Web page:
Might get to rehearse again soon for summer

I wonder if anyone else is excited about the prospect of local music rehearsals happening again…

Just to give a bit of context

So cool to be in France, sitting in winter 2019 in the french horn section of a local town orchestra, playing with sixty or so musicians, and I’m one of three who speak English. Wonderful feeling to be playing and contributing when in fact I can’t speak French but can participate at a level of ability beyond my language skill. If that makes sense.

I’ve missed this on so many levels. Now it’s over a year since the last time I was able to rehearse and perform with the local fanfare.

Recently I was sent some music for the french horn part, and discovered that the band director made some interesting decisions in choice of music. He’s decided that the band members will be very rusty, and so the music is much more basic. I guess I was hoping to jump back in with both feet, but he’s going to just have everyone stick their toes in the water. I guess, like so many things, the re-entry into something like normalcy is going to look different as it slowly starts to revv up. I’m just feeling impatient. Thanks for reading, if you’ve gotten this far! :musical_note:


Yes Mary, I have fond memories of attending music events at Angoulême Hôtel de Ville in the quadrangle - the last one we attended I recall was Puccini and was absolutely fabulous!! At the time, we were guardiens for a large holiday let and we took that weeks “interns” with us who just couldn’t believe it - and it was free entry. The quadrangle was packed to the gunnels and the atmosphere electrifying. Being so close to the performers made our hair stand on end.


Is he stil touring :joy:

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Dummkopf!! The concert not the composer in person :rofl:

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Oh, a tribute gig :wink:


How wonderful. Playing music with others, of whatever genre, is just the best. I play jazz drums but a bit of guitar as well. The first time I stood in front of an audience and got the nod to go into a blues solo was petrifying but ecstatic.

As for a wind band like yours, my god daughter, brought up in by a jazz fusion composer, arranger, multi-instrumentalist father, used her mother’s original school oboe, a very basic instrument. A ‘proper’ orchestral oboe was beyond their means.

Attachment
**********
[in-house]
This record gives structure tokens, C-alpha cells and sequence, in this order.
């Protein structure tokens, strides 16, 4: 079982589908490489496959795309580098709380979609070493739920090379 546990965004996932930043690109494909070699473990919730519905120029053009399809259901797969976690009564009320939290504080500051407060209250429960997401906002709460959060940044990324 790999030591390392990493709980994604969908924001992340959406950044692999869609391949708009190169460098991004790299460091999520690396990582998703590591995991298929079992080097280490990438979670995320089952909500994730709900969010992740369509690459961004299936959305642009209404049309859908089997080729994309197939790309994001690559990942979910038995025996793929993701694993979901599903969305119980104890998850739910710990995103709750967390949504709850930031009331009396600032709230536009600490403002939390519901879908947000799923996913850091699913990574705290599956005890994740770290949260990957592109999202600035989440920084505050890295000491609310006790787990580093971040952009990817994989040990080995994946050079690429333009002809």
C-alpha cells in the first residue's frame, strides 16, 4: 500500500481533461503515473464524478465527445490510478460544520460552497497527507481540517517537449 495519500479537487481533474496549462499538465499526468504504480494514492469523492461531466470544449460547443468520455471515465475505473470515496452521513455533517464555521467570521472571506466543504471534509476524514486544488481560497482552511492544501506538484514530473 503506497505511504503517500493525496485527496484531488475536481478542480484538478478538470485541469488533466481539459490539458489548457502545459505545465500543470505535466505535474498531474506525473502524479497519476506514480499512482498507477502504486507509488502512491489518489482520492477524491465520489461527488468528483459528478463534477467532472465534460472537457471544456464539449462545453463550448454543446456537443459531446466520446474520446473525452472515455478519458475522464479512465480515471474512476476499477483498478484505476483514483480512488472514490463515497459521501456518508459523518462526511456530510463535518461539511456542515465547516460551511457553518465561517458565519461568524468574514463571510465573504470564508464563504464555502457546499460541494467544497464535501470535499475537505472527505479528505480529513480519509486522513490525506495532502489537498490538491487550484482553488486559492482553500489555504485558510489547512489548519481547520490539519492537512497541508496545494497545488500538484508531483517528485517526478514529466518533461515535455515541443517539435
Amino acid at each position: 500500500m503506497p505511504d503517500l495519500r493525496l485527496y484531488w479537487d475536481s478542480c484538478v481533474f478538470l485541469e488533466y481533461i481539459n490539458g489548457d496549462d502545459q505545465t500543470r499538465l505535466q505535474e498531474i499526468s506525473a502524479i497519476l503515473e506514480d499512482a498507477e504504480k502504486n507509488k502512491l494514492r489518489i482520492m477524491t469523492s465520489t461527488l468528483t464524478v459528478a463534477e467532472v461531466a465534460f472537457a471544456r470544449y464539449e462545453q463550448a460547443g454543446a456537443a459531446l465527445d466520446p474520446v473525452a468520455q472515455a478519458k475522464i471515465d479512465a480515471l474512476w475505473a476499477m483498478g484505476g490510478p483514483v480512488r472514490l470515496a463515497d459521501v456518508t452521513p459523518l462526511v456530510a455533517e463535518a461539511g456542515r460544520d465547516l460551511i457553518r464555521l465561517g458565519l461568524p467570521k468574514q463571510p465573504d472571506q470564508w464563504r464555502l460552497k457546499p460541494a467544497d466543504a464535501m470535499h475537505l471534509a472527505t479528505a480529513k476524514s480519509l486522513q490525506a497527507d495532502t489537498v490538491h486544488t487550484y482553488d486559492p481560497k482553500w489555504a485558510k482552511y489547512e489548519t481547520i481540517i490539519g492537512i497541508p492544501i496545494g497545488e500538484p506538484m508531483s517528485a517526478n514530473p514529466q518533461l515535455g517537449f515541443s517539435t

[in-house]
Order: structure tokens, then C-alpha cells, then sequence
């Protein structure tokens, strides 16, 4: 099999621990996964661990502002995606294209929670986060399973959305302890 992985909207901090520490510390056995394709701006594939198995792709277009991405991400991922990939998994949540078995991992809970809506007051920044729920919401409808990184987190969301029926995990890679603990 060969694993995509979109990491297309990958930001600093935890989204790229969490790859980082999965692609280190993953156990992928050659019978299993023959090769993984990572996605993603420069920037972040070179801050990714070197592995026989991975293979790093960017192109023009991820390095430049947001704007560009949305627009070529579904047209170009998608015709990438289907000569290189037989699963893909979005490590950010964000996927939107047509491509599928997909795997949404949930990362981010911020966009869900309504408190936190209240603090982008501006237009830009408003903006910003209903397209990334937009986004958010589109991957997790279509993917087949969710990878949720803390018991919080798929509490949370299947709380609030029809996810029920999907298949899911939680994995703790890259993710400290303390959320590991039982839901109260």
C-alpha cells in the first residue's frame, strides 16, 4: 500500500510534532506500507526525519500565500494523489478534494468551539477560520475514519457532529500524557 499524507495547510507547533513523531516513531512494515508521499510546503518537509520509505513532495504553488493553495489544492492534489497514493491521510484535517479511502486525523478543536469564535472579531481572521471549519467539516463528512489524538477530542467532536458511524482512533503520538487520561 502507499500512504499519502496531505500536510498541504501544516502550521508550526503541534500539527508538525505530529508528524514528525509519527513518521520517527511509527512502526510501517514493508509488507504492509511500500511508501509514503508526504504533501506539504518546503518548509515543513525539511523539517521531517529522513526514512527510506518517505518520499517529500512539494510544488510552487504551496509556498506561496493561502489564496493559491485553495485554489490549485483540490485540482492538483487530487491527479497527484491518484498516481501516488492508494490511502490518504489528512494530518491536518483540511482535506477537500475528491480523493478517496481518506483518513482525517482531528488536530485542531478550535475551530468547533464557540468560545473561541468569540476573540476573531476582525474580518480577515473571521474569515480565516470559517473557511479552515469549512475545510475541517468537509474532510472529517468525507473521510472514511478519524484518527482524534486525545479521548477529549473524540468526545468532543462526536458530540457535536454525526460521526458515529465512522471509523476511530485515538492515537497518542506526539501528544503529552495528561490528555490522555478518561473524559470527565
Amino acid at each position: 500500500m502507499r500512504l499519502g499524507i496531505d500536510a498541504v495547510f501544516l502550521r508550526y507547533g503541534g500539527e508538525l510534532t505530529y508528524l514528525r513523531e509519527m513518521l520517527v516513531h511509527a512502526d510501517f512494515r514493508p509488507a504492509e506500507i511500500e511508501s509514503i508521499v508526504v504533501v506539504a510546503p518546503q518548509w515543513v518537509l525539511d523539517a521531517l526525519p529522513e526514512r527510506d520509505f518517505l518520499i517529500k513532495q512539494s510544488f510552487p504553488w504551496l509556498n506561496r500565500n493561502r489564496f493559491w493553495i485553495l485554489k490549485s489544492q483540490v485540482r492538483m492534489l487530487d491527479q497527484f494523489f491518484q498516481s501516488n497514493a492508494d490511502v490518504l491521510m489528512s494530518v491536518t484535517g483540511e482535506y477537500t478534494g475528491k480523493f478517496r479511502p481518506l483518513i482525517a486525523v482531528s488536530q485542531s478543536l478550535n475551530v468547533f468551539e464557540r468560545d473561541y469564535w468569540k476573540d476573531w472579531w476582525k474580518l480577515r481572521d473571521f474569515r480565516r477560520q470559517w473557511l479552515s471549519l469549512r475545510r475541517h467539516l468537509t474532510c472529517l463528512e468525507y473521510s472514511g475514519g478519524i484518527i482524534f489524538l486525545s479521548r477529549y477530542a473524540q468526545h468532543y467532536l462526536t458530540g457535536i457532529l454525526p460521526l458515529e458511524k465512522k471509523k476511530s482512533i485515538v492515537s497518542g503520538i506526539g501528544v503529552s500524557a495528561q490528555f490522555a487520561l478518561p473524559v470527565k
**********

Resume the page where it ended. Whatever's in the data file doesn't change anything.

After a rather frustrating concert with this oboe she came up with a quip worthy of Dorothy Parker. “Dad, I need an oboe where you can’t see the wood for the keys”

Sadly, god dad couldn’t afford the £3000 required for a quality oboe but her teacher was tipped off that Yamaha was going to offer a 1/2 price sale. Her god mum had £1500 of mattress money she couldn’t think what to do with so it was turned into an oboe - and indeed, you could not see the wood for the keys. :slightly_smiling_face:


I’d like to add my story of how I got my french horn. I bought it in 2009. It cost me about the same amount as the oboe! I purchased it used, after trying out about 8 different french horns in the store: Sam Ash Music in New York City. I’d travelled from Downeast Maine (state of Maine, about an 800 mile trip) by train and bus to look at the selection there. It took all of my savings at the time to pay for a good horn. I ended up, just by trying them out, selecting one that I later learned was made in 1952, and had a ‘cult’ following of sorts. It was designed by a former first chair of the Saint Louis Symphony in the 1930s, nicknamed “Stagliano” after him.

I was playing in a pan steel band up in Maine, and one wintery night during rehearsal my friend arrived at the rehearsal venue with the horn which he’d taken delivery of for me. In the midst of all of the oil drum-based musical instruments, I couldn’t resist unwrapping it there and then. I was so excited (and appreciative of my friend bringing it straight over). One of my lovelier life memories…

Getting it to France was kind of a challenge as I had to trudge through Paris metro stations, trying to get to the next train, with it, plus a couple of large suitcases in tow. The escalators and elevators were not working so I was stumbling and bumbling with the french horn and all of the luggage, for what seemed miles, up and down stairs and around about. What a mess. All arrived intact at my final destination in France, with a few additional odd adventures to boot.

Really nice memories. Except for the Paris metro. Cheers.

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